Dialing Down-How Small Data Leads to Big Processes
By Marc Perlman, Global VP Healthcare and Life Sciences, Oracle Healthcare
Business is buzzing about Big Data, and the healthcare industry is no different. While there is no doubt that Big Data, and what hospitals and healthcare providers can do with it, stands to transform healthcare delivery and outcomes— it is also important to not only “think big” but also look at small data, individual pieces of patient information. As many organizations across the health industry work on the quest to build infrastructures to take advantage of Big Data, the same organizations have rich stores of small data that can advance care on a patient-topatient basis and drive important quality of care improvements while reducing costs within their own care networks.
The Health Information Technology for Economic and Clinical Health (HITECH) Act, signed into law in 2009 to promote the adoption and meaningful use of Health Information Technology (HIT), set a solid foundation for many HIT advances—including those with small data. Electronic Health Records (EHRs) continue to tip the scales in HIT adoption. In August, the U.S. Department of Health & Human Services (HHS) announced that more physicians and hospitals are using EHRs than ever before. It cited that about six in 10 (59 percent) of hospitals had adopted an EHR system with certain advanced functionalities in 2013—quadruple the percentage of 2010.
Accountable Care Organizations (ACOs) who seek to tie provider reimbursements to quality metrics and reductions in the total cost of care are at the forefront of the small data movement. Their success depends on their ability to control costs while delivering quality outcomes. Having the benefits of small data is the best way that they will be able to manage in an accountable care environment.
Big Impacts from Small Data
An example of this in action would be linking the EHRs of patients with chronic conditions to other clinical information system components and using simple data mining techniques to identify patients with frequent emergency room or doctors’ visits and assign them care managers. This also allows providers to track trends and changes in patient benchmarks, such as blood pressure, cholesterol, and blood glucose levels, to target patients that may need more specialized care management.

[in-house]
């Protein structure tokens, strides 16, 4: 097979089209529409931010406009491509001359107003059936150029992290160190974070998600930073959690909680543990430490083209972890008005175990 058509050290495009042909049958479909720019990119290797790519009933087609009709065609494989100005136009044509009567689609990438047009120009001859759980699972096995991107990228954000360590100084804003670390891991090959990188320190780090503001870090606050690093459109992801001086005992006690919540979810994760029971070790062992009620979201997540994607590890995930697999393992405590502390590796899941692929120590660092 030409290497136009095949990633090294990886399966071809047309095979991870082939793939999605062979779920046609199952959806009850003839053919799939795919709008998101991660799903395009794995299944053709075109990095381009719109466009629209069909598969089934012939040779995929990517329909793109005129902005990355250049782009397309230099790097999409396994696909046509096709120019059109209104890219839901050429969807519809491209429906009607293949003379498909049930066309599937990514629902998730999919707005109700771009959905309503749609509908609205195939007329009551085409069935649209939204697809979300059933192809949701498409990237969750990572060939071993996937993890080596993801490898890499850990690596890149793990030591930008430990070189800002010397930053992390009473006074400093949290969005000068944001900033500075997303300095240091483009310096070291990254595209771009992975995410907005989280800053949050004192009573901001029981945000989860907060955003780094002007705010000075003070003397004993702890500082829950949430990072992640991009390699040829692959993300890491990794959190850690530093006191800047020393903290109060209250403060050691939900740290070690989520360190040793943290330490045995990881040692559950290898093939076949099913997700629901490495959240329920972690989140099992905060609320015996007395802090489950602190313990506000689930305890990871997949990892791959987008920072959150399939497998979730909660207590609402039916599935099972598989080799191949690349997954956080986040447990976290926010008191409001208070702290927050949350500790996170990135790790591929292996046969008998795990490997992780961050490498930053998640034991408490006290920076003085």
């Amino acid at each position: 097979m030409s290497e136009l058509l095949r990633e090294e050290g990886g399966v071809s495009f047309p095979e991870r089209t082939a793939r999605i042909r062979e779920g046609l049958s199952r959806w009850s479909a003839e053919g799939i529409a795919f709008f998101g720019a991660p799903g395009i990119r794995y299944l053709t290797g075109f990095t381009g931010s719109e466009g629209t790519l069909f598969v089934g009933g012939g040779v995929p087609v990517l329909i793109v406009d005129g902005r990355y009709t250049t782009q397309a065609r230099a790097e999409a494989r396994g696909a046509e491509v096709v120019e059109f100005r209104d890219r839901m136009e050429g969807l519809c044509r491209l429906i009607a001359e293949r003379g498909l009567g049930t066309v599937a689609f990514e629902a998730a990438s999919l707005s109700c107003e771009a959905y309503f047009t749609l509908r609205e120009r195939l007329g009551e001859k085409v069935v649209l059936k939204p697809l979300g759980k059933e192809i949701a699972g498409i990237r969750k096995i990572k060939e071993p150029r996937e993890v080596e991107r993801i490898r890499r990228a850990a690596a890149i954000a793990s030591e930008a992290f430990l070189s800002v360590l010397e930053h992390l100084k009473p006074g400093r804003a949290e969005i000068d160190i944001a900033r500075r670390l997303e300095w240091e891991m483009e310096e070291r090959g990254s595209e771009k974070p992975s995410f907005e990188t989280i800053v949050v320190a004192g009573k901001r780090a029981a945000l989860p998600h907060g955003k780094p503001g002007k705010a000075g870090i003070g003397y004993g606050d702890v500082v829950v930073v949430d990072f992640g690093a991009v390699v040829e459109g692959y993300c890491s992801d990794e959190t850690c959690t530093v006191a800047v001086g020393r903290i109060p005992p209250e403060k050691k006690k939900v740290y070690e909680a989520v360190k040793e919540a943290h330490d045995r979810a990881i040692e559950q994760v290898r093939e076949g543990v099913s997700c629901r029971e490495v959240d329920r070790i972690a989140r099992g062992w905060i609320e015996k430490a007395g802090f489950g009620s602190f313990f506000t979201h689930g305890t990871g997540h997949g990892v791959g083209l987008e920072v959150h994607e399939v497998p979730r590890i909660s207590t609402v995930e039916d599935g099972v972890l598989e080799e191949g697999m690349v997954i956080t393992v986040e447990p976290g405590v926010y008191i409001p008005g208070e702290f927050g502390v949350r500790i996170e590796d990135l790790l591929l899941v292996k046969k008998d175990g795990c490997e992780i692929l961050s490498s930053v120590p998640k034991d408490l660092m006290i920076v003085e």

Additionally, a 2013 study published in theJournal of the American Medical Informatics Association, looked at the possibility of using “data from electronic health records to predict the risk and timing of deterioration in hypertension control.” The study found that EHR data made it possible to accurately predict the types of transitions in hypertension control, an important first step in the long-term goal of developing personalized hypertension management plans—another successful use of small data.
“Small data can make a big impact in caring for patients with chronic conditions”
In another instance, adverse drug reactionsare a serious threat that may affect up to 10 percent of the world’s population and affect up to 20 percent of all hospitalized patients. Today, unintended medication discrepancies affect up to 70 percent of hospital patients at admission or discharge. Medication reconciliation is key to ensuring such adverse events do not happen to patients. The National Institute for Health Care Reform (NIHCR) recently looked at 19 hospitals across the United States using EHRs to support medication reconciliation. They found that hospitals with fullyelectronic processes at admission or discharge had EHRs that enabled action to be taken on each medication to then be converted automatically into orders— substantially streamlining the workflow and eliminating the need to re-enter data. Such systems use small data to ensure medication reconciliation, further driving improved patient care.
Progress for the Future
The healthcare industry is making progress—but we still have room for universal growth. While many organizations are realizing the benefits of both small and big data, many are still grappling with challenges surrounding data quality and siloed systems. These challenges have never been more surmountable, however, with the advent of information solutions that are interoperable, integrated, and open-standards based. Health Information Exchange (HIE) solutions, in particular, enable organizations to aggregate and normalize data from core transactional and clinical systems, leveraging their existing investments, while achieving the liquidity required to put small data to work to help individual patients. It is increasingly important that we do not look over the small data that is at our disposal and each patient’s benefit. In the quest to discover, implement, and utilize big and small data alike, it is important that more personalized and productive care drives the path forward